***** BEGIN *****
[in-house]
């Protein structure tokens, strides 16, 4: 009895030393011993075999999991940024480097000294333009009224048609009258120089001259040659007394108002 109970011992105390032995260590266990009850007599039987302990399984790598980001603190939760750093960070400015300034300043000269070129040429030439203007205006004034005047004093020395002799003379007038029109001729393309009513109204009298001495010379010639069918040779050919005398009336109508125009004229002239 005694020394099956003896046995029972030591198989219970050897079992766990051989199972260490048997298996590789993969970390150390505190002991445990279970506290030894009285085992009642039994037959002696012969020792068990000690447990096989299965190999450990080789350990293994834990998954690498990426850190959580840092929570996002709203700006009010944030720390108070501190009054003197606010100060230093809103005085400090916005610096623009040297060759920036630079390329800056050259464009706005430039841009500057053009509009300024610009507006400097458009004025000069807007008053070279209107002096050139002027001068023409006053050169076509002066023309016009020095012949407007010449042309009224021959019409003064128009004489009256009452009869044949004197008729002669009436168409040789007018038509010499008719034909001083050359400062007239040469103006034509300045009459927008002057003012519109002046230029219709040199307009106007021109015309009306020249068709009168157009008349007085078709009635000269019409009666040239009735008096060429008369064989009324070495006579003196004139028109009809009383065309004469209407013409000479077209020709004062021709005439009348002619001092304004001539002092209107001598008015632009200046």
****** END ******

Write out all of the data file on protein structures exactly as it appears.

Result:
[in-house]
């Protein structure tokens, strides 16, 4: 009895030393011993075999999991940024480097000294333009009224048609009258120089001259040659007394108002 109970011992105390032995260590266990009850007599039987302990399984790598980001603190939760750093960070400015300034300043000269070129040429030439203007205006004034005047004093020395002799003379007038029109001729393309009513109204009298001495010379010639069918040779050919005398009336109508125009004229002239 005694020394099956003896046995029972030591198989219970050897079992766990051989199972260490048997298996590789993969970390150390505190002991445990279970506290030894009285085992009642039994037959002696012969020792068990000690447990096989299965190999450990080789350990293994834990998954690498990426850190959580840092929570996002709203700006009010944030720390108070501190009054003197606010100060230093809103005085400090916005610096623009040297060759920036630079390329800056050259464009706005430039841009500057053009509009300024610009507006400097458009004025000069807007008053070279209107002096050139002027001068023409006053050169076509002066023309016009020095012949407007010449042309009224021959019409003064128009004489009256009452009869044949004197008729002669009436168409040789007018038509010499008719034909001083050359400062007239040469103006034509300045009459927008002057003012519109002046230029219709040199307009106007021109015309009306020249068709009168157009008349007085078709009635000269019409009666040239009735008096060429008369064989009324070495006579003196004139028109009809009383065309004469209407013409000479077209020709004062021709005439009348002619001092304004001539002092209107001598008015632009200046």